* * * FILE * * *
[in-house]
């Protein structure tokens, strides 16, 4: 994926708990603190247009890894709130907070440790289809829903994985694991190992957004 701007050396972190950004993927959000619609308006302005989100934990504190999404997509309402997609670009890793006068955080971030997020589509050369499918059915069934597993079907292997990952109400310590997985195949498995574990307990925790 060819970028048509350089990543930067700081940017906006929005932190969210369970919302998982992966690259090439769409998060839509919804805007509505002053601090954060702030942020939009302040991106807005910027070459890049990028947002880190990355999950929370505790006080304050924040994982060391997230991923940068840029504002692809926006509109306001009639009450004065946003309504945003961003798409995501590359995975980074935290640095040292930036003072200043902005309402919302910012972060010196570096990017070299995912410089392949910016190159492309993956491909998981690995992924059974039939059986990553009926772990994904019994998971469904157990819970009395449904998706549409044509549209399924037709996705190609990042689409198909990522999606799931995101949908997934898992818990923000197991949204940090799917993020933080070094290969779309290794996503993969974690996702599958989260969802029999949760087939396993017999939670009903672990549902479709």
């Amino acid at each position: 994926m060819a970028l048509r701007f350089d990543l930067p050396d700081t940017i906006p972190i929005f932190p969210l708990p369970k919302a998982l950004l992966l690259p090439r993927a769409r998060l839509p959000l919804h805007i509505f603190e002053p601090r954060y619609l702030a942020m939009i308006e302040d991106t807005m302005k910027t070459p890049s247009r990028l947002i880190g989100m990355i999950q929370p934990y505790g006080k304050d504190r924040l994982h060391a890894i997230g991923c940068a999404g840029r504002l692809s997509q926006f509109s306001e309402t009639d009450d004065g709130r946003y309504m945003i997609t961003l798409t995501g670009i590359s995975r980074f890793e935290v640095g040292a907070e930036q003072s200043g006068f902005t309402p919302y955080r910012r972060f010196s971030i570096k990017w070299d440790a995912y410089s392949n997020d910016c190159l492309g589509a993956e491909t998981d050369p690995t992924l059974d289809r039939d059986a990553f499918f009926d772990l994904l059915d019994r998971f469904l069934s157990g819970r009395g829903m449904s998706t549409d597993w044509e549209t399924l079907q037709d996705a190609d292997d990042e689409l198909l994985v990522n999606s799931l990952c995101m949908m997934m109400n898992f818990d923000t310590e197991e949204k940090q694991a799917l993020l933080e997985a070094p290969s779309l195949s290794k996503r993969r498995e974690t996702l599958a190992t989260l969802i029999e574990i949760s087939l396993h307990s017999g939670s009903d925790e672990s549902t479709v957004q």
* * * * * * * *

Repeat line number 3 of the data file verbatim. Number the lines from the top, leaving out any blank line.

């Amino acid at each position: 994926m060819a970028l048509r701007f350089d990543l930067p050396d700081t940017i906006p972190i929005f932190p969210l708990p369970k919302a998982l950004l992966l690259p090439r993927a769409r998060l839509p959000l919804h805007i509505f603190e002053p601090r954060y619609l702030a942020m939009i308006e302040d991106t807005m302005k910027t070459p890049s247009r990028l947002i880190g989100m990355i999950q929370p934990y505790g006080k304050d504190r924040l994982h060391a890894i997230g991923c940068a999404g840029r504002l692809s997509q926006f509109s306001e309402t009639d009450d004065g709130r946003y309504m945003i997609t961003l798409t995501g670009i590359s995975r980074f890793e935290v640095g040292a907070e930036q003072s200043g006068f902005t309402p919302y955080r910012r972060f010196s971030i570096k990017w070299d440790a995912y410089s392949n997020d910016c190159l492309g589509a993956e491909t998981d050369p690995t992924l059974d289809r039939d059986a990553f499918f009926d772990l994904l059915d019994r998971f469904l069934s157990g819970r009395g829903m449904s998706t549409d597993w044509e549209t399924l079907q037709d996705a190609d292997d990042e689409l198909l994985v990522n999606s799931l990952c995101m949908m997934m109400n898992f818990d923000t310590e197991e949204k940090q694991a799917l993020l933080e997985a070094p290969s779309l195949s290794k996503r993969r498995e974690t996702l599958a190992t989260l969802i029999e574990i949760s087939l396993h307990s017999g939670s009903d925790e672990s549902t479709v957004q």